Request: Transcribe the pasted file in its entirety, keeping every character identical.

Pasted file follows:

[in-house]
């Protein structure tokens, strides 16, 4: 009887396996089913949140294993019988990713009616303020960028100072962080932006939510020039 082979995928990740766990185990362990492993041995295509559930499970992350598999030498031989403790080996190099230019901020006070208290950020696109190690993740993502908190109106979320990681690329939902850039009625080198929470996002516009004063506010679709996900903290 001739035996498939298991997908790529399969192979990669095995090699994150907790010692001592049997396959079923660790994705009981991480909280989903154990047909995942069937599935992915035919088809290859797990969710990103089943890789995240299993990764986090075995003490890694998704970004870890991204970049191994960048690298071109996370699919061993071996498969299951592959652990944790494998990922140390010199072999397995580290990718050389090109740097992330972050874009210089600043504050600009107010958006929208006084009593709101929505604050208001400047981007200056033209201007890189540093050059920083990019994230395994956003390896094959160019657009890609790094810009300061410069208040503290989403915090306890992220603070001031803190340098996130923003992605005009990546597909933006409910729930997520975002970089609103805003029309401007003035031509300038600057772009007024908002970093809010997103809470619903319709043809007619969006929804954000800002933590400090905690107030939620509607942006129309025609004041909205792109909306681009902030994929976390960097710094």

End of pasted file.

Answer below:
[in-house]
């Protein structure tokens, strides 16, 4: 009887396996089913949140294993019988990713009616303020960028100072962080932006939510020039 082979995928990740766990185990362990492993041995295509559930499970992350598999030498031989403790080996190099230019901020006070208290950020696109190690993740993502908190109106979320990681690329939902850039009625080198929470996002516009004063506010679709996900903290 001739035996498939298991997908790529399969192979990669095995090699994150907790010692001592049997396959079923660790994705009981991480909280989903154990047909995942069937599935992915035919088809290859797990969710990103089943890789995240299993990764986090075995003490890694998704970004870890991204970049191994960048690298071109996370699919061993071996498969299951592959652990944790494998990922140390010199072999397995580290990718050389090109740097992330972050874009210089600043504050600009107010958006929208006084009593709101929505604050208001400047981007200056033209201007890189540093050059920083990019994230395994956003390896094959160019657009890609790094810009300061410069208040503290989403915090306890992220603070001031803190340098996130923003992605005009990546597909933006409910729930997520975002970089609103805003029309401007003035031509300038600057772009007024908002970093809010997103809470619903319709043809007619969006929804954000800002933590400090905690107030939620509607942006129309025609004041909205792109909306681009902030994929976390960097710094």